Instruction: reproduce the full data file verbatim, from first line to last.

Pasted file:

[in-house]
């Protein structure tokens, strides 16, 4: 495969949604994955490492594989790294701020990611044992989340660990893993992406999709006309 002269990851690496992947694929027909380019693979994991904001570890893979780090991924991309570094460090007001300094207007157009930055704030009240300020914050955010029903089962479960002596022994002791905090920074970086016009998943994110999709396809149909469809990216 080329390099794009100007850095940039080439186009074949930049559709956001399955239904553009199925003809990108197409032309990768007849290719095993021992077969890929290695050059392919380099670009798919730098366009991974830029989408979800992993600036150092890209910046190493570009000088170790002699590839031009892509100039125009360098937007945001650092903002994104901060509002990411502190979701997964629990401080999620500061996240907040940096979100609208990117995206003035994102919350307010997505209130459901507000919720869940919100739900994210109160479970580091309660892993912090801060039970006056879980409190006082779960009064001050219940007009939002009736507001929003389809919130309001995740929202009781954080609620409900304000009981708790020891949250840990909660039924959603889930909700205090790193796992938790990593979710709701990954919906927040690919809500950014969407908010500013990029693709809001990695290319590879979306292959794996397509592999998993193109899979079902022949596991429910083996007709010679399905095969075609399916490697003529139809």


[in-house]
């Protein structure tokens, strides 16, 4: 495969949604994955490492594989790294701020990611044992989340660990893993992406999709006309 002269990851690496992947694929027909380019693979994991904001570890893979780090991924991309570094460090007001300094207007157009930055704030009240300020914050955010029903089962479960002596022994002791905090920074970086016009998943994110999709396809149909469809990216 080329390099794009100007850095940039080439186009074949930049559709956001399955239904553009199925003809990108197409032309990768007849290719095993021992077969890929290695050059392919380099670009798919730098366009991974830029989408979800992993600036150092890209910046190493570009000088170790002699590839031009892509100039125009360098937007945001650092903002994104901060509002990411502190979701997964629990401080999620500061996240907040940096979100609208990117995206003035994102919350307010997505209130459901507000919720869940919100739900994210109160479970580091309660892993912090801060039970006056879980409190006082779960009064001050219940007009939002009736507001929003389809919130309001995740929202009781954080609620409900304000009981708790020891949250840990909660039924959603889930909700205090790193796992938790990593979710709701990954919906927040690919809500950014969407908010500013990029693709809001990695290319590879979306292959794996397509592999998993193109899979079902022949596991429910083996007709010679399905095969075609399916490697003529139809």